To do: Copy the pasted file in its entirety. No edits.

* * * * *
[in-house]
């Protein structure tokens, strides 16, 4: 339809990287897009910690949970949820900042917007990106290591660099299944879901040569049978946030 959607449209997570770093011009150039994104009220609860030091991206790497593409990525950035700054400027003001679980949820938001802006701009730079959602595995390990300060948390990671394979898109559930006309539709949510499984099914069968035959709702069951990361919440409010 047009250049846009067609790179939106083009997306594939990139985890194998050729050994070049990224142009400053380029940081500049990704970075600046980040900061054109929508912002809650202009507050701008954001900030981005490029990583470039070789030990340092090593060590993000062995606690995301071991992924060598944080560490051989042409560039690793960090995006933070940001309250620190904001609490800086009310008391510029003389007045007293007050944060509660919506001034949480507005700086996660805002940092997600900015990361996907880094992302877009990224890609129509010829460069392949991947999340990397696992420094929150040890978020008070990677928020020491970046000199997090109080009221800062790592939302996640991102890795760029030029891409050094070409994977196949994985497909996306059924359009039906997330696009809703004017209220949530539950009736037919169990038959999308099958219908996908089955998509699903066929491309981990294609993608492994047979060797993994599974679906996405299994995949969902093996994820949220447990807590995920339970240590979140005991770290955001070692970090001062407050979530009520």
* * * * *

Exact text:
[in-house]
């Protein structure tokens, strides 16, 4: 339809990287897009910690949970949820900042917007990106290591660099299944879901040569049978946030 959607449209997570770093011009150039994104009220609860030091991206790497593409990525950035700054400027003001679980949820938001802006701009730079959602595995390990300060948390990671394979898109559930006309539709949510499984099914069968035959709702069951990361919440409010 047009250049846009067609790179939106083009997306594939990139985890194998050729050994070049990224142009400053380029940081500049990704970075600046980040900061054109929508912002809650202009507050701008954001900030981005490029990583470039070789030990340092090593060590993000062995606690995301071991992924060598944080560490051989042409560039690793960090995006933070940001309250620190904001609490800086009310008391510029003389007045007293007050944060509660919506001034949480507005700086996660805002940092997600900015990361996907880094992302877009990224890609129509010829460069392949991947999340990397696992420094929150040890978020008070990677928020020491970046000199997090109080009221800062790592939302996640991102890795760029030029891409050094070409994977196949994985497909996306059924359009039906997330696009809703004017209220949530539950009736037919169990038959999308099958219908996908089955998509699903066929491309981990294609993608492994047979060797993994599974679906996405299994995949969902093996994820949220447990807590995920339970240590979140005991770290955001070692970090001062407050979530009520």